If you have an elderly relative, please let them know about this scam. If you receive a call like this, don’t say the grandchild’s name. This lets scammers know they have a potential victim on the phone. Ask the caller a question that only that person would know, to see if they are who they say they are.


    As we have said on multiple occasions, the arrest warrant scam is probably the most common scam in America. It’s at least the most reported one. Not a day goes by where we don’t see a report from some police department or sheriff’s office warning their residents of this scam.

    Typically, scammers call their victim posing as police while telling their victims they have an arrest warrant out for them. In most cases, the scammers will say the arrest warrant is for missing jury duty.

    More recently, residents of a Chicago suburb started receiving voice mails stating they had arrest warrants. They were then instructed to call a number that did not belong to their local police department.

    It’s unknown what happens when the fake police phone number is called, but all arrest warrant scams are designed to scare the victim into making some kind of payment that will make the warrant magically go away.

    No law enforcement office or agency will ever call you to demand a payment over the phone. If you receive one of these calls, hang up and call your local police at their non-emergency number.


    With Black Friday being this week, scammers will be out in droves trying to separate you from your money. This year, the Better Business Bureau is saying that the scammers will be more inclined to pose as a delivery company like UPS or FedEx than posing as a retailer like Amazon or Apple.

    This means scammers will be sending out texts and emails claiming you missed a delivery, or they need additional information to make the delivery. These messages will contain a link for you to click on. If you click on the link, you could be taken to a phony site that looks like the legitimate one from that delivery service. You’ll then be asked to input your personal information. Sometimes, you’ll be asked for your financial information for a redelivery fee, which isn’t a real thing. The phony website could also inject malware into your device, stealing even more information.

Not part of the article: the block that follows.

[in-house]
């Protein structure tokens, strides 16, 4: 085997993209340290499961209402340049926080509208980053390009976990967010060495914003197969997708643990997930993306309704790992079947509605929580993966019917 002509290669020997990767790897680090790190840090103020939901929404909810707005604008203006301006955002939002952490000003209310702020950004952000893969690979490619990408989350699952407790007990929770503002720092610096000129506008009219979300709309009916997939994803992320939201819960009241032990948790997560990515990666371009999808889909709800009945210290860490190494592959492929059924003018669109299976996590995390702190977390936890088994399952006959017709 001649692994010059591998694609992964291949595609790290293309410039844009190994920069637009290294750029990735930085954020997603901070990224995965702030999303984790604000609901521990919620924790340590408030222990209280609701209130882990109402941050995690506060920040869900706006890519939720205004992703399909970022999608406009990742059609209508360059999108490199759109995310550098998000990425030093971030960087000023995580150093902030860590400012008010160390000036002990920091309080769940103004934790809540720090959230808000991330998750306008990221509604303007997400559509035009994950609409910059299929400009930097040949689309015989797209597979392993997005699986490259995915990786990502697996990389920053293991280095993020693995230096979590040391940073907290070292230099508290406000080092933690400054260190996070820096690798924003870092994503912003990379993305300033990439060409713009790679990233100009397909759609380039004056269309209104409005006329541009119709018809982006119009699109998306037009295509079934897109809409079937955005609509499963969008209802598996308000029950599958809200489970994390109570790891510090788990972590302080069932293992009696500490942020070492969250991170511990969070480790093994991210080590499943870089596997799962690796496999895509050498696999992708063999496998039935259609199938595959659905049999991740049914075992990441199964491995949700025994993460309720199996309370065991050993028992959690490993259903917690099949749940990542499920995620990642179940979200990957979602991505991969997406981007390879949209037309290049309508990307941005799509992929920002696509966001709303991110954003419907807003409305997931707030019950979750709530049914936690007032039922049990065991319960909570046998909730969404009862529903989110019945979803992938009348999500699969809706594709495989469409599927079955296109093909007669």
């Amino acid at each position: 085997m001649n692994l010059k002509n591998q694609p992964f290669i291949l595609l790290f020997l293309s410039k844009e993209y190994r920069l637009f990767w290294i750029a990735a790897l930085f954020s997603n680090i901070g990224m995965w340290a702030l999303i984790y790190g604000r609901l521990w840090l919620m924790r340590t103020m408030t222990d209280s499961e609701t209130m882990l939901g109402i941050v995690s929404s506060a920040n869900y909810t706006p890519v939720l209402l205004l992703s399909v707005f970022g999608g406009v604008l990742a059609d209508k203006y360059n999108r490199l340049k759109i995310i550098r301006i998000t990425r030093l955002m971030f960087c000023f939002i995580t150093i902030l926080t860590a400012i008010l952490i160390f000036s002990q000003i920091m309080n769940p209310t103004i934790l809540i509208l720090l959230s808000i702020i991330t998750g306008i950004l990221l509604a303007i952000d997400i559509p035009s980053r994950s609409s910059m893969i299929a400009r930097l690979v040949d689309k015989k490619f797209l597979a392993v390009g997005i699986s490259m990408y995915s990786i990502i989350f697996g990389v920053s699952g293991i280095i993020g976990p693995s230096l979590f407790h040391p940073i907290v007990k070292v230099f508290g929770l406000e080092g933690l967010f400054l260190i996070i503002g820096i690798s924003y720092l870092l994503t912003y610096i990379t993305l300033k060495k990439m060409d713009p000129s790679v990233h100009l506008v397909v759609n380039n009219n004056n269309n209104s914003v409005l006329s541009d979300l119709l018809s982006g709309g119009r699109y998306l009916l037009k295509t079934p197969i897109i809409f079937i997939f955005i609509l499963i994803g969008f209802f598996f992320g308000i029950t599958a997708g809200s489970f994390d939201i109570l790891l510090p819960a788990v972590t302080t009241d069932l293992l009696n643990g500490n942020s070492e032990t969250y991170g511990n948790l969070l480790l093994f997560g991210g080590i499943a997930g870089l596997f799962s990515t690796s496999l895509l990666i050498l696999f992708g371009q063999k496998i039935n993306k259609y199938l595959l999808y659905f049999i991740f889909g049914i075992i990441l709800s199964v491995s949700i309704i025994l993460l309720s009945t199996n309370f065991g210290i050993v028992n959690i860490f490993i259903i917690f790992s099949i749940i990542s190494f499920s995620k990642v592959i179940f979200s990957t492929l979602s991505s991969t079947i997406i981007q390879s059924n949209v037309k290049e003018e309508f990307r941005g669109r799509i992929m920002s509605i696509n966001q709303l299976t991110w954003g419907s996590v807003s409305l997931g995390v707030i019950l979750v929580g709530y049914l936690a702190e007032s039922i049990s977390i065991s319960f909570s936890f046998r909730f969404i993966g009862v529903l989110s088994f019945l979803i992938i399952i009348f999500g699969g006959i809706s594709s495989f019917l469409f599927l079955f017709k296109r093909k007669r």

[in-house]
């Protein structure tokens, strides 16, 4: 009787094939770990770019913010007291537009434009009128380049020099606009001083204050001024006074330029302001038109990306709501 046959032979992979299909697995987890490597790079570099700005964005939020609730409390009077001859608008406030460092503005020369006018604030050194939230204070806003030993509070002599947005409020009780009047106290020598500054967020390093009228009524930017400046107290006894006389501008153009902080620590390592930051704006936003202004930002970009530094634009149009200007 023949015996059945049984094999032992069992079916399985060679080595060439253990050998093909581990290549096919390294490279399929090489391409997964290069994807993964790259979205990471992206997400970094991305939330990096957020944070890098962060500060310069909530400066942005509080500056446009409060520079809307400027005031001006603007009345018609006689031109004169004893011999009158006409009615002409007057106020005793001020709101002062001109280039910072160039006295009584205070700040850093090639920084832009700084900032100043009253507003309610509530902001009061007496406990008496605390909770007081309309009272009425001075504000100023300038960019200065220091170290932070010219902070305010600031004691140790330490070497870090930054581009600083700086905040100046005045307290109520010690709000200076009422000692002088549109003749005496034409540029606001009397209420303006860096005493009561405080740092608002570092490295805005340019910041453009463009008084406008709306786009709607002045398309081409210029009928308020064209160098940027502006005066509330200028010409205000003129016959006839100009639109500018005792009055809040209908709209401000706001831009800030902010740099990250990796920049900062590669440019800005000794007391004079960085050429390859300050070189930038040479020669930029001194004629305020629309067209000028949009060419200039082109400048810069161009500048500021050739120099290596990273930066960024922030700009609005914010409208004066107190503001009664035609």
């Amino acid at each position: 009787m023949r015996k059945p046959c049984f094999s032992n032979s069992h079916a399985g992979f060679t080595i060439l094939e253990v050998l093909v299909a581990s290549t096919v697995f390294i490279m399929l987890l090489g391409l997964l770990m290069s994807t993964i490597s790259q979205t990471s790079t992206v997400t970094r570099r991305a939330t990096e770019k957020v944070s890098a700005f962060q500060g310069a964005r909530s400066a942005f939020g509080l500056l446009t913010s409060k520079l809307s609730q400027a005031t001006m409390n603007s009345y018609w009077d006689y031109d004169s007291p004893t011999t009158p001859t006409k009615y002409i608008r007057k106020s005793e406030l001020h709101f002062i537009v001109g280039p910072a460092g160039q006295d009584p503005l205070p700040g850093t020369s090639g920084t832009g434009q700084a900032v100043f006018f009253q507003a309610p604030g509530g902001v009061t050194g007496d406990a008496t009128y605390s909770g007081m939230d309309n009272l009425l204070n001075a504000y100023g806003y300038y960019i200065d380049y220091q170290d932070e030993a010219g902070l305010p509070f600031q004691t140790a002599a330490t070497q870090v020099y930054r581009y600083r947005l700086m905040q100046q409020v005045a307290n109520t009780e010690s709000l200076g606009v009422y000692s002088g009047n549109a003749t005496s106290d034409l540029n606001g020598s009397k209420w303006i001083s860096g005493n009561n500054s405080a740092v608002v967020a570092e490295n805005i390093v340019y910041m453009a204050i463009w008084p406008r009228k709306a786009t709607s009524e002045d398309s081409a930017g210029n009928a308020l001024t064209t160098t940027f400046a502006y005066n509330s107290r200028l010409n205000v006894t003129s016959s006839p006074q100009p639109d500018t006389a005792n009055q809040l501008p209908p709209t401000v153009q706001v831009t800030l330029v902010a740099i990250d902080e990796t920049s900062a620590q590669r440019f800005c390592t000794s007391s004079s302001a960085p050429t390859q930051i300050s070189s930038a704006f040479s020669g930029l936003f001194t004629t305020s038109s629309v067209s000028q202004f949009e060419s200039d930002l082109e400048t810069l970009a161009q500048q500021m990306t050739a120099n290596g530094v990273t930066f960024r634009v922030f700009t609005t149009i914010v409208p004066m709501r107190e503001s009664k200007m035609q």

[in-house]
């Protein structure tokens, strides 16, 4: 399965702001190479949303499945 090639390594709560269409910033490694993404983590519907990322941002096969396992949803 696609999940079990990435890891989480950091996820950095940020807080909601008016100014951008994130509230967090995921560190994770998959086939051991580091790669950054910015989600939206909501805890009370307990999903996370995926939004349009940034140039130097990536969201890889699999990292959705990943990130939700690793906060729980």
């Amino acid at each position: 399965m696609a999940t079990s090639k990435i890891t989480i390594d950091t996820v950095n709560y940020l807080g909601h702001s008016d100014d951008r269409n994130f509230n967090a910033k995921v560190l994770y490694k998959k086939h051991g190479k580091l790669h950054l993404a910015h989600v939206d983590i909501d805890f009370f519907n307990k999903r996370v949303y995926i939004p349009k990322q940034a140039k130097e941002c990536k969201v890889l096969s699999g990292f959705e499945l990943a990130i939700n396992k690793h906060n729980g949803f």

As always, do not click on links in text messages and emails from people you don’t know personally. If you think there’s a problem with your delivery, go to the retailer’s website, and they’ll have the tracking information.

  • Geebo 9:00 am on November 21, 2022 Permalink | Reply
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    The red flags of a rental scam 

    The red flags of a rental scam

    By Greg Collier

    Ever since real estate listings have been available online, there have been real estate scammers. Typically, these scammers pose as landlords who are renting a house. The listings the scammers post are almost always copied from a legitimate real estate listing. A few details such as the rental cost and contact information will be changed. Depending on how far the scammers want to take it, the rental scam could end up costing victims anywhere from a small security deposit, to that plus first and last month’s rent. The scam can also leave victims homeless, as many have moved into homes that weren’t legally rented to them.

    That almost happened to a family from Wichita, Kansas, recently. They found a home for rent that was listed on both Zillow and Facebook Marketplace. The first red flag they encountered was the property was listed for a higher rent price on Zillow than it was on Marketplace. They contacted the seller from Marketplace, hoping they could get a deal.